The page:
Last week I wrote about what I believe is the unrecognized fashion gem of the 1950s: the housedress. I find it so interesting that women placed so much emphasis on having new, pressed, stylish dresses to wear around the house and for errands each day, yet we often leave it out when discussing the fashion of the decade. Instead, people often think of poodle skirts, 1950s cocktail dresses, and Dior’s New Look. And while I may enjoy learning about the way women dressed day-to-day over mid-century high fashion, it is true that nothing says the 1950s like the classic cocktail dress. And martinis. The two go hand in hand, as social drinking at one’s home became the norm and the same homemakers relished in showing off their skills by hosting cocktail parties.
Let’s take a look at the culture of the 1950s cocktail party, how it emerged, and the etiquette surrounding them that was both laid back and strictly adhered to at once.
The rise of the cocktail party
The post-war years were a period of enormous “regrouping” for American families. As I discussed last week, after spending time in the workforce during World War II, women were encouraged to return to the home as a patriotic duty. In order to make this option more desirable, print media glamorized and elevated the housewife and an entire industry was created to do so.
It was also a time when mingling with neighbors inside one’s home with both sexes present was at an all-time high. Couples retreated to the suburbs, making socializing with neighbors less likely to happen in neighborhoods but more likely to happen overall given the rise of the subdivision. Women found that they were anxious for excuses to see other adults and escape the drudgery they sometimes felt. Career men were bombarded with messages about having pride in material items and success. And the war had finally pushed the envelope far enough when it came to men and women spending time together.
It was a perfect recipe for the cocktail party to emerge.
“In the 1950s, drinking alcohol most often occurred in cocktail parties set in the new homes of suburbia. This illustrated a remarkable shift in the demographics of drinking according to a survey conducted by a trade association for licensed beverages, until the end of World War II, only 35 percent of liquor in the United States was consumed at home, whereas 65 percent was consumed in bars and restaurants; by 1951 these percentages had more than revered themselves, with only 30 percent of alcohol bought and consumed outside the home and 70 percent drunk at home (Bowden 1951). Offering cocktails in one’s home epitomized the decade’s popular lifestyle image. The suburban cocktail party epitomized the nuclear family as the essential setting for all social interactions, in its flexible schedule, with guests dropping in and staying as long as they wished, it exemplified a more casual standard of entertaining and etiquette and it presumed that a family was proud enough of its house to open it to others.”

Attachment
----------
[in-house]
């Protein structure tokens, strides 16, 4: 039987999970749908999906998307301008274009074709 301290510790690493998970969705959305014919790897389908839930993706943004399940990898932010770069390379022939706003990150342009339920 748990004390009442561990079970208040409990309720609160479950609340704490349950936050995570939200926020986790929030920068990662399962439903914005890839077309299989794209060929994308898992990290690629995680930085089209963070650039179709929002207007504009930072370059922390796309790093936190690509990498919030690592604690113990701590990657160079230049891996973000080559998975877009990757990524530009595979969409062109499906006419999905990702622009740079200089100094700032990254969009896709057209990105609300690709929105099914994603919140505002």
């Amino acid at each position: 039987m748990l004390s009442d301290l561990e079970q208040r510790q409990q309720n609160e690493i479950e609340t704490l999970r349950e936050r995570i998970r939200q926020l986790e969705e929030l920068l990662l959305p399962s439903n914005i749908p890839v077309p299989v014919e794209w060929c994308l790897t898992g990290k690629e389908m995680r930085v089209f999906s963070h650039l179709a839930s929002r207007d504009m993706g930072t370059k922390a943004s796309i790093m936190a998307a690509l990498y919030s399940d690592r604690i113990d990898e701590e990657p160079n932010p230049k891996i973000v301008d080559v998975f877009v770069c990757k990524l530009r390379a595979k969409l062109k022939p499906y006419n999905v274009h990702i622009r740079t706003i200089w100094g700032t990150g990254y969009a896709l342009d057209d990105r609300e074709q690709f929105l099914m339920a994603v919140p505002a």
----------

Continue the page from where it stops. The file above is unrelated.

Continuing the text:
The 1950s cocktail party essentials
Despite their prevalence, there was a by-the-book approach to the 1950s cocktail party. We may think of an adult mixer today consisting of a table full of various drink mixers, a lot of people standing around talking, and some simple refreshments. This was not the case when the 1950s homemaker was showing off her stuff!
Create a 1950s cocktail party look of your own: 1950s Retro Dresses
Cocktail accessories and drinks
With a new pastime centered around drinking at home came a lot of products. The home bar was first seen, often a free-standing, narrow furnishing that was kept away from the kitchen in the living room. And while the rest of the party was largely the territory of the woman of the home, mixing drinks became a way for the man to get involved. You may notice that many of the cocktail accessories of the time seem catered for male style and interest, including the futuristic aspect of many.
Popular mixed drinks of the time included old-fashioned, highball, gin punch, and of course, the martini. I would expect that a good 1950s cocktail party would have had a large bowl of punch in addition to martinis in order to give the man of the house a break here and there.
Innovations were rapidly entering the American supermarket during the 1950s, and the cocktail party was a great way for women to show off how up to speed they were. Guests would have expected a large amount of food to be available at cocktail parties, though there was an element of making the food appear simple and highly trendy.
Popular dishes included:
-Swedish meatballs, prepared in a slow cooker
-Various jello dishes
-Food on see some of the most creative foods that were served at 1950s parties? Check out 1950s recipes that aren’t as loved today.
Sound simple? Well, there was a lot going on behind the scenes to make it appear that way:
“And yet beneath the exhortation “Now you can relax!” lay a set of stringent expectations and assumptions. They described the importance of advance planning so that the “host and hostess don’t conflict embarrassingly about who’s to do what. So, for the sake of smoothness and efficiency, decide ahead of time who is to fill the plates, suggest second helpings, stack plates on the side table…After a while, you’ll both get so expert at this kind of teamwork that you’ll even learn to follow each other’s improvisations when things don’t go as planned–like practiced dance partners.”
“The Happiest Party in Town: Cocktail Accessories and Culture, 1945-1965” by Kristina Wilson
Throw your own 1950s cocktail party
Are you looking forward to hosting a post-COVID celebration at your home? Make it a 1950s cocktail party theme! Here are some previous posts to help you out:
And from around the web: